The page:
‘User-Friendly’ metric

One of our readers, John Frewen-Lord, asks why popular resistance to the simplicity of metric measures is now limited to a few English-speaking countries. With change in the air, he makes a few suggestions to help the stalled metric changeovers. If you are a Metric ‘Purist’, turn away now…

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Is this the UK’s oldest kilometre sign?

A sign showing kilometres on the route of the first ‘London’ marathon had its anniversary this week. For a century, it has pointed the way for anyone trying to retrace the steps of the original runners towards the finishing line at White City in London, where the 1908 Olympic Games were held.

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Metric, a truly natural system

At the time of writing NASA scientists are eagerly awaiting the results of soil sampling from their latest Martian probe Phoenix. Crucial to that experiment is confirmation of the presence of water. That precious substance essential to all life both here on Earth and maybe elsewhere. It also plays a big part in shaping the world geologically and meteorologically both here and possibly on Mars. What more natural a substance to choose for defining a unit of mass as was the case originally with the metric system.

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First Emperor showed the way – 2000 years ago

I recently had the pleasure of visiting the splendid (Chinese) First Emperor exhibition at the British Museum. Apart from the terracotta warriors, what impressed me the most was the way that Qin Shihuangdi imposed standardisation on his vast empire – including, of course, weights and measures.

Qin Shihuangdi unified China by conquest in 221 BC. One of his first acts was to decree that only standard weights and measures were to be used throughout the empire. The bronze weight illustrated below is inscribed as follows: “In the 26th year [of his reign the king of Qin] united the princes of the [individual] states; the people enjoyed peace, and he was proclaimed emperor [huangdi]. He issued an edict that all weights are to be standardised. Where they are not uniform, or where there are any doubts, let them be standardised and classified.”

(Acknowledgements to the Trustees of the British Museum)

Also of interest is the measuring cup illustrated below. Its capacity is a “half dou”, which was the most popular size in use. Strangely enough, it is almost exactly equivalent to one litre. Obviously, this must be sheer coincidence, but it does give the lie to the British imperialists’ claim that the pint is “natural”, whereas the litre is not.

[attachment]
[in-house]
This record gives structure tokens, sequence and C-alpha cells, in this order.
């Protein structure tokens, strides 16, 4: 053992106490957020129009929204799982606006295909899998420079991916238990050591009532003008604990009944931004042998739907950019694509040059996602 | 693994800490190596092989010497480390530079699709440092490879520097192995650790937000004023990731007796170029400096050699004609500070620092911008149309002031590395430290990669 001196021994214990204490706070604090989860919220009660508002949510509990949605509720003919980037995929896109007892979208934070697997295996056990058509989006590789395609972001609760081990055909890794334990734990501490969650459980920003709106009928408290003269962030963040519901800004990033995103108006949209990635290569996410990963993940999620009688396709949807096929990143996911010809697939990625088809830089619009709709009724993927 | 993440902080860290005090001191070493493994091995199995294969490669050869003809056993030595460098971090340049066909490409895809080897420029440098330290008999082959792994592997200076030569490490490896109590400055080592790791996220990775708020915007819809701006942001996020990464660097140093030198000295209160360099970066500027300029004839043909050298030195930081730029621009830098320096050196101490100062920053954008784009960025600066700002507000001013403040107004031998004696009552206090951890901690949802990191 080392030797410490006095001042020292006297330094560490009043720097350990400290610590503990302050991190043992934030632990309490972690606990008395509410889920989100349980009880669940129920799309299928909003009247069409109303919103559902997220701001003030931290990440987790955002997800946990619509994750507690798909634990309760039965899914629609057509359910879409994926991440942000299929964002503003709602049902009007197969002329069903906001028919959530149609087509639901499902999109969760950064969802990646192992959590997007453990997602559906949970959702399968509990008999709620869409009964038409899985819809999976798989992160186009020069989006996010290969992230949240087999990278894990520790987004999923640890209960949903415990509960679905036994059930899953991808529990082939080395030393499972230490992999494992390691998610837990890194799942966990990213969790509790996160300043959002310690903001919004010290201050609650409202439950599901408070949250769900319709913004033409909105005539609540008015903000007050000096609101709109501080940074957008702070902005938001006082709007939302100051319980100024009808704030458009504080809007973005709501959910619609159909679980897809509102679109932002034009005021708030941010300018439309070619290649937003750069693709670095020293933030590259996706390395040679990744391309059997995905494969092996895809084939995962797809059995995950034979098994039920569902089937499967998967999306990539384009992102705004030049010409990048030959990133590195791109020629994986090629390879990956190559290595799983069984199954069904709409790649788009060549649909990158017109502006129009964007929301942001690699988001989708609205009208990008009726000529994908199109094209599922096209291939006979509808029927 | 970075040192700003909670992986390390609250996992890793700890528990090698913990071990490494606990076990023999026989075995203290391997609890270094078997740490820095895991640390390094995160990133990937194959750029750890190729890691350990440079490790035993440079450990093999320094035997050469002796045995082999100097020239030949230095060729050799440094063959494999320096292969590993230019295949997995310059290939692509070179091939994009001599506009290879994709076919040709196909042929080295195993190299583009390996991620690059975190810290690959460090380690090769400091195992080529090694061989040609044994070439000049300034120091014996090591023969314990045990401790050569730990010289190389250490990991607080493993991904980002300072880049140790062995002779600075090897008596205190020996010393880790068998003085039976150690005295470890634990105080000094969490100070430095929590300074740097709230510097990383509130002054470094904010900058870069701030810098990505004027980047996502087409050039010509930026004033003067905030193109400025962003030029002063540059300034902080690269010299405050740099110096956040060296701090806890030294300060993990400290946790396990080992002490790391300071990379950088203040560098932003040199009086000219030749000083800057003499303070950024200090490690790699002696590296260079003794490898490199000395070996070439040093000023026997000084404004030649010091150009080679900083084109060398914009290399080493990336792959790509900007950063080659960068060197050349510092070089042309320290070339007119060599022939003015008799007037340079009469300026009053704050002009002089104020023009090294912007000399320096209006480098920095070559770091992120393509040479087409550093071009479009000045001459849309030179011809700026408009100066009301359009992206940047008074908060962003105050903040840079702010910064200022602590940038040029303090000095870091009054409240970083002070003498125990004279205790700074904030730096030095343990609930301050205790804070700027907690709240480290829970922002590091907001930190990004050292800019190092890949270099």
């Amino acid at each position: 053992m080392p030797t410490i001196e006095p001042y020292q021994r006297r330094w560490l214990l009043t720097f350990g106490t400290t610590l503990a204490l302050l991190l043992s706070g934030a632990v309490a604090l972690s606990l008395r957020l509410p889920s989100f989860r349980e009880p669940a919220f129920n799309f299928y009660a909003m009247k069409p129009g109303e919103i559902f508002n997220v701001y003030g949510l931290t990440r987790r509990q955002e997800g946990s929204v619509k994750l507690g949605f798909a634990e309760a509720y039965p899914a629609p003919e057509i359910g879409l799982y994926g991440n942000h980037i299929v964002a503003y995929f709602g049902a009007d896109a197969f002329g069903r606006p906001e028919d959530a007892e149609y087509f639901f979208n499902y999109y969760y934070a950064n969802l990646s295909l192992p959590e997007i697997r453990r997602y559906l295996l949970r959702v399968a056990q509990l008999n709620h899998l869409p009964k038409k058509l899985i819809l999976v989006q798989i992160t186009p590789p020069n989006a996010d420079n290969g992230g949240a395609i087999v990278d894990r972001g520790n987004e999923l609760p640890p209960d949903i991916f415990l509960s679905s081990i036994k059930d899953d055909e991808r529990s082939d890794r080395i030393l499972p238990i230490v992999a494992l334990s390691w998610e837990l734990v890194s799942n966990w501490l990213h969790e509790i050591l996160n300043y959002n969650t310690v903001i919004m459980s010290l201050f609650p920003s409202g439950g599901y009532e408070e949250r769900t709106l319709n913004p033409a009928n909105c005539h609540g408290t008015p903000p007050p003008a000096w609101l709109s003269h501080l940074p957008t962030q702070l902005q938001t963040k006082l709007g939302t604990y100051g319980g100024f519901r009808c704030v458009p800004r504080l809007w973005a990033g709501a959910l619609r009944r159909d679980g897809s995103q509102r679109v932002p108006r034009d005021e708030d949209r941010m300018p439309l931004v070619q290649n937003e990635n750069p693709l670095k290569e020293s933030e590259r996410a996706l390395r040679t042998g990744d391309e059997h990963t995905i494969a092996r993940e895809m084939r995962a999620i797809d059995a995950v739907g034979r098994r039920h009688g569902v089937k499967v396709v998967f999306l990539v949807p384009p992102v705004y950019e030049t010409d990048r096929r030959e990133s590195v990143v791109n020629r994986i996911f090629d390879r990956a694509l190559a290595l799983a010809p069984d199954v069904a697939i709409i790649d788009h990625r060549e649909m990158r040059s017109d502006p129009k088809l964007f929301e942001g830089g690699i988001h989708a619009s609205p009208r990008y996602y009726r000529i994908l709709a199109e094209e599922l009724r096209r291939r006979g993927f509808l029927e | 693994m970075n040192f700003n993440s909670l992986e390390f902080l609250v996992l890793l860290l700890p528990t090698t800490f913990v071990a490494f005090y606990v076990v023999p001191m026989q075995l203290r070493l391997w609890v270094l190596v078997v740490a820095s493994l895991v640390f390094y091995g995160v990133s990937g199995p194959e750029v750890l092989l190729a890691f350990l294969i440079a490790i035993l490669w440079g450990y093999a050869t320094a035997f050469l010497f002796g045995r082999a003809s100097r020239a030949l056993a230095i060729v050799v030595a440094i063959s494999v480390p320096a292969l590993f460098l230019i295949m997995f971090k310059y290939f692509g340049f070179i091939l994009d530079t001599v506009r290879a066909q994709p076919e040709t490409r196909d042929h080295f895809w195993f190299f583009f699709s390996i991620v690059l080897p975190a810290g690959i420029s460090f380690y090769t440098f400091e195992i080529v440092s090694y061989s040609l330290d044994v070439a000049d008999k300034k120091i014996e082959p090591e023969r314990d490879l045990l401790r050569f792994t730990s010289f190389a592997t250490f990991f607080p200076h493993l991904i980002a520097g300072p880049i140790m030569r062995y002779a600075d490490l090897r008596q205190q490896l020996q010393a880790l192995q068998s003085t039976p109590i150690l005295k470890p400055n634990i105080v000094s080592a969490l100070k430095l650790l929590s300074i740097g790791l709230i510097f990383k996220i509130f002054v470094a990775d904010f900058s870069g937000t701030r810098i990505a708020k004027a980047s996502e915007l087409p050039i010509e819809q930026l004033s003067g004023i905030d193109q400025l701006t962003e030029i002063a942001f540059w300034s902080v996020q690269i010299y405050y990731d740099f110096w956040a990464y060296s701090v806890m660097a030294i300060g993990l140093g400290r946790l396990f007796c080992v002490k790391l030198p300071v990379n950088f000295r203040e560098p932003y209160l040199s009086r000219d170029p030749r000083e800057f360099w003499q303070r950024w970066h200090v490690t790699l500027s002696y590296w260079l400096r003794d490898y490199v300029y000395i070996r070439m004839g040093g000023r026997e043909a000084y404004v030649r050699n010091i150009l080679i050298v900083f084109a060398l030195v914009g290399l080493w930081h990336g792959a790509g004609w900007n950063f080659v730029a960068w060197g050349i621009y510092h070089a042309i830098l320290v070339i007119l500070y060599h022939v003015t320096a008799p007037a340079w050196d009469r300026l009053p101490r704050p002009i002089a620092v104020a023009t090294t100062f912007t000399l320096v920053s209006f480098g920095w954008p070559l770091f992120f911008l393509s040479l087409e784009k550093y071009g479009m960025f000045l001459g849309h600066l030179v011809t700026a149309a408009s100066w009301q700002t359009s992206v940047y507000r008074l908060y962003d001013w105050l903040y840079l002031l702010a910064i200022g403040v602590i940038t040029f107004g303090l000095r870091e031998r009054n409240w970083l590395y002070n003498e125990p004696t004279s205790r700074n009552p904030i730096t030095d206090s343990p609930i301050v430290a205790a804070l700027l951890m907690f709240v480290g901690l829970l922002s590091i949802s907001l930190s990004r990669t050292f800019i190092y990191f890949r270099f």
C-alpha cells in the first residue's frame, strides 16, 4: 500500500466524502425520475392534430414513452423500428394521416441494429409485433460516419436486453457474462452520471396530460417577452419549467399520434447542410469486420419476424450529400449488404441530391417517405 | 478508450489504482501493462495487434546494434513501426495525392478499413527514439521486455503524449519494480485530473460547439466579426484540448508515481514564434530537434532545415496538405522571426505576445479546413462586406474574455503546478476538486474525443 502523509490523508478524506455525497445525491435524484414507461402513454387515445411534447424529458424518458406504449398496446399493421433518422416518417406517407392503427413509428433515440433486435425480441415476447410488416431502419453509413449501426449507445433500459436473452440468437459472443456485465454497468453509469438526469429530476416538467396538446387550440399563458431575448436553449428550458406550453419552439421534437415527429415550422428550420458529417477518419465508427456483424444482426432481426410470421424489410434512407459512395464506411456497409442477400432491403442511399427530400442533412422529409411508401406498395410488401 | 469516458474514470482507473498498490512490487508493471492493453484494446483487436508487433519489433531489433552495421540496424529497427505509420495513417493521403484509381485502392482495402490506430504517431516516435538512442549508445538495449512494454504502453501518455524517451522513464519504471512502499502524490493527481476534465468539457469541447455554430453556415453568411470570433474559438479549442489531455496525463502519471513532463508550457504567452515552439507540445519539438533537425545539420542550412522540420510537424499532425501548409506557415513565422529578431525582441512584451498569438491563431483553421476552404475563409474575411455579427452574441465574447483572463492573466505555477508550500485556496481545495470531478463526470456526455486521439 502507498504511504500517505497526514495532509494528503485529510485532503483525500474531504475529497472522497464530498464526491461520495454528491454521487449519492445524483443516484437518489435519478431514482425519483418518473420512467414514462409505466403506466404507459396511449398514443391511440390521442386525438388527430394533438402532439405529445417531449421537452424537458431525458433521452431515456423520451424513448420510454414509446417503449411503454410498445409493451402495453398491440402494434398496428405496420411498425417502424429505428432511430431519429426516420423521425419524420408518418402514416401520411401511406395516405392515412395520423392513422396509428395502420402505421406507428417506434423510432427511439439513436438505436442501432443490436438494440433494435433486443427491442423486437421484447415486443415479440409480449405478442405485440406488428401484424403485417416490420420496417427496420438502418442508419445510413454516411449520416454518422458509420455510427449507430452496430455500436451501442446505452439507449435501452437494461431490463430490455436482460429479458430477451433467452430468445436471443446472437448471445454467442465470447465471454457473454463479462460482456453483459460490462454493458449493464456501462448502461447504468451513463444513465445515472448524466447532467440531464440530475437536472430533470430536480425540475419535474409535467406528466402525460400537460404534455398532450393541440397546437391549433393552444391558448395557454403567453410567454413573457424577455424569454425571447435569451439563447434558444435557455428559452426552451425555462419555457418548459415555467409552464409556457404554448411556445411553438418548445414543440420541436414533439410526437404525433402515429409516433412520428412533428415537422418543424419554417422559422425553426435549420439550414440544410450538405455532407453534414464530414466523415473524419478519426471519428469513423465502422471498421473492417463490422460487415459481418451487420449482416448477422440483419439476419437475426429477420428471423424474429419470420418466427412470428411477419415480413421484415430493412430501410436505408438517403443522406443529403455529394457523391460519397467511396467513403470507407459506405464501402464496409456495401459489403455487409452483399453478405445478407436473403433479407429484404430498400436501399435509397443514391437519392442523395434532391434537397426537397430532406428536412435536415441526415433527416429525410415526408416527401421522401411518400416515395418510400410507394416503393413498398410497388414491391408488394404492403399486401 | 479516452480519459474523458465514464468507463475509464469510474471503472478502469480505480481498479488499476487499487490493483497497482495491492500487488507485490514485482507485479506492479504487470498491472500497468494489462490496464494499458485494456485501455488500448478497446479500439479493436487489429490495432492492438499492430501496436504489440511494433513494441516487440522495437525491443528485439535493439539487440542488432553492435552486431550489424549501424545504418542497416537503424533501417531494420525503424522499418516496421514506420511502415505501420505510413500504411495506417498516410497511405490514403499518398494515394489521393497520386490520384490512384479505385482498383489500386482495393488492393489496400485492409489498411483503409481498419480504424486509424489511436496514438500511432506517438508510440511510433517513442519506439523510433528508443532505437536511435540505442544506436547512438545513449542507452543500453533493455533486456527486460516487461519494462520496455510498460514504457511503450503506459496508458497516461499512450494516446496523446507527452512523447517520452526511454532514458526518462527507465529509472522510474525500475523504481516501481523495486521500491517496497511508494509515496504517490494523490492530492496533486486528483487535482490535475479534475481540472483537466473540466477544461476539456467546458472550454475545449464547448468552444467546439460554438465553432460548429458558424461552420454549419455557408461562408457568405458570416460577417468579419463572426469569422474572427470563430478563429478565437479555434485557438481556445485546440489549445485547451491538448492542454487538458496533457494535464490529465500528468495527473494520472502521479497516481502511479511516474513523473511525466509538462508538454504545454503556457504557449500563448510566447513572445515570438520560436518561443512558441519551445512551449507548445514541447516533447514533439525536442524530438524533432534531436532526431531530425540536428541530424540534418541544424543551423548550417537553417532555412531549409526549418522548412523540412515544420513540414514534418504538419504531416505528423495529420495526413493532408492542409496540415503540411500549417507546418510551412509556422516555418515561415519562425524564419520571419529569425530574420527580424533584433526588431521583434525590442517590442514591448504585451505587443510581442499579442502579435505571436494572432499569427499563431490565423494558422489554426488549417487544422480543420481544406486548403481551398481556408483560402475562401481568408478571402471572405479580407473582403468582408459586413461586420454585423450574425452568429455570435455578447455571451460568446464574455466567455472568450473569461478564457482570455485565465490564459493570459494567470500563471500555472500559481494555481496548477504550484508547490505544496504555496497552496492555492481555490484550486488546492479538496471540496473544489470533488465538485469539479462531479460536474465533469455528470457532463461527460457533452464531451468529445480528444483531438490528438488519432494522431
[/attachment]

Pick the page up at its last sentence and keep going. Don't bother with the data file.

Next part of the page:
(Acknowledgements to the Trustees of the British Museum)

Here in Britain the first recorded attempt to standardise weights and measures can be found in Magna Carta (1215), but it was not until 1824 that imperial measures were standardised by the first Weights and Measures Act. Unfortunately, our current crop of politicians lack the perception or the political courage (or both) to acknowledge that a single system of weights and measures is a basic requirement of a modern society. Hence we have, to quote another Chinese leader*, “one country, two systems”.

*the late Deng Xiaoping, referring to the Hong Kong Special Administrative Region

Visionary sci-fi writer uses metric

The late Arthur C Clarke who died this month (March 2008) wrote what may be regarded as his most memorable non-fiction article in 1945. He was the first person to propose the use of satellites in geostationary orbit to form part of a global communications network.


It was quite fitting that his orbital calculations and other details were entirely in metric in recognition of the future as seen from early post-war England.

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Metric and the decline of UK manufacturing industry

Metric Views’ attention has been drawn to an article recently posted on the “Weekly Gripe”. This links the decline in the 1980’s of the UK’s engineering and manufacturing industries to their failure to embrace metrication in the decade before.

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